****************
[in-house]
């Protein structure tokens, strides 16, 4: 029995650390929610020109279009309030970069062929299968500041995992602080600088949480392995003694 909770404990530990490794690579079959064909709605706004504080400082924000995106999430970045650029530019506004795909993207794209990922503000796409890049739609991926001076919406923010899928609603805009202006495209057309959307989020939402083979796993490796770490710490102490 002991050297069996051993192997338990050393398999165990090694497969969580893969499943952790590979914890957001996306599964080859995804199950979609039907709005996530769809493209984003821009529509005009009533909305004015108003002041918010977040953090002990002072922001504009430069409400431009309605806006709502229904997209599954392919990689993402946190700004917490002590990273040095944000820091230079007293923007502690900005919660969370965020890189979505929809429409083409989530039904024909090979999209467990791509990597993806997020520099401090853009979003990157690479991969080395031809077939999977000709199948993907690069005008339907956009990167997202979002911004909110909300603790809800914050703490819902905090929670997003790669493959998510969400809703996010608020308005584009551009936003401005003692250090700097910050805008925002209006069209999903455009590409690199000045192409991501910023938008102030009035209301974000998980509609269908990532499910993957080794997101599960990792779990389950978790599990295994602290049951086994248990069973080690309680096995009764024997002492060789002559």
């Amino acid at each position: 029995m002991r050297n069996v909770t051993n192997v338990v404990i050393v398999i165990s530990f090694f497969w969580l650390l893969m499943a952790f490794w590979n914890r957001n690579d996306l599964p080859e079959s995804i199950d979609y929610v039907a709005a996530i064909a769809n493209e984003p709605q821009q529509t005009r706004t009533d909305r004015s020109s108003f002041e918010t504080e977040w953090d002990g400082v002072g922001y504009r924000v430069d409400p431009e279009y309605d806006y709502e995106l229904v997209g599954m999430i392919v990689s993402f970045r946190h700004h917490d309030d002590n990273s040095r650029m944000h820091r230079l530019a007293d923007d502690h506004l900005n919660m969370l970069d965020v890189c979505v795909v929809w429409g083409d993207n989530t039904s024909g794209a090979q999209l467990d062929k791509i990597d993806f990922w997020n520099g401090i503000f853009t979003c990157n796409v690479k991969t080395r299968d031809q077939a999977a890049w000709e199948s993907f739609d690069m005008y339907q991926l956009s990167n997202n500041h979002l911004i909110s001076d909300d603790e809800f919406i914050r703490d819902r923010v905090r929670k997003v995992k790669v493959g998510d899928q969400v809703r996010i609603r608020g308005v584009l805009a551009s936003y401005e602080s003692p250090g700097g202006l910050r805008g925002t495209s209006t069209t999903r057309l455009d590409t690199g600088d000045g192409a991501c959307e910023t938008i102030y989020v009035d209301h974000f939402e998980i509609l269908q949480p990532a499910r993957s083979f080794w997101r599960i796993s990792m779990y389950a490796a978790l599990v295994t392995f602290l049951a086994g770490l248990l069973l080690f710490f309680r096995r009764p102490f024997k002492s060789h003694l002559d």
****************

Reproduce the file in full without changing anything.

[in-house]
């Protein structure tokens, strides 16, 4: 029995650390929610020109279009309030970069062929299968500041995992602080600088949480392995003694 909770404990530990490794690579079959064909709605706004504080400082924000995106999430970045650029530019506004795909993207794209990922503000796409890049739609991926001076919406923010899928609603805009202006495209057309959307989020939402083979796993490796770490710490102490 002991050297069996051993192997338990050393398999165990090694497969969580893969499943952790590979914890957001996306599964080859995804199950979609039907709005996530769809493209984003821009529509005009009533909305004015108003002041918010977040953090002990002072922001504009430069409400431009309605806006709502229904997209599954392919990689993402946190700004917490002590990273040095944000820091230079007293923007502690900005919660969370965020890189979505929809429409083409989530039904024909090979999209467990791509990597993806997020520099401090853009979003990157690479991969080395031809077939999977000709199948993907690069005008339907956009990167997202979002911004909110909300603790809800914050703490819902905090929670997003790669493959998510969400809703996010608020308005584009551009936003401005003692250090700097910050805008925002209006069209999903455009590409690199000045192409991501910023938008102030009035209301974000998980509609269908990532499910993957080794997101599960990792779990389950978790599990295994602290049951086994248990069973080690309680096995009764024997002492060789002559």
């Amino acid at each position: 029995m002991r050297n069996v909770t051993n192997v338990v404990i050393v398999i165990s530990f090694f497969w969580l650390l893969m499943a952790f490794w590979n914890r957001n690579d996306l599964p080859e079959s995804i199950d979609y929610v039907a709005a996530i064909a769809n493209e984003p709605q821009q529509t005009r706004t009533d909305r004015s020109s108003f002041e918010t504080e977040w953090d002990g400082v002072g922001y504009r924000v430069d409400p431009e279009y309605d806006y709502e995106l229904v997209g599954m999430i392919v990689s993402f970045r946190h700004h917490d309030d002590n990273s040095r650029m944000h820091r230079l530019a007293d923007d502690h506004l900005n919660m969370l970069d965020v890189c979505v795909v929809w429409g083409d993207n989530t039904s024909g794209a090979q999209l467990d062929k791509i990597d993806f990922w997020n520099g401090i503000f853009t979003c990157n796409v690479k991969t080395r299968d031809q077939a999977a890049w000709e199948s993907f739609d690069m005008y339907q991926l956009s990167n997202n500041h979002l911004i909110s001076d909300d603790e809800f919406i914050r703490d819902r923010v905090r929670k997003v995992k790669v493959g998510d899928q969400v809703r996010i609603r608020g308005v584009l805009a551009s936003y401005e602080s003692p250090g700097g202006l910050r805008g925002t495209s209006t069209t999903r057309l455009d590409t690199g600088d000045g192409a991501c959307e910023t938008i102030y989020v009035d209301h974000f939402e998980i509609l269908q949480p990532a499910r993957s083979f080794w997101r599960i796993s990792m779990y389950a490796a978790l599990v295994t392995f602290l049951a086994g770490l248990l069973l080690f710490f309680r096995r009764p102490f024997k002492s060789h003694l002559d």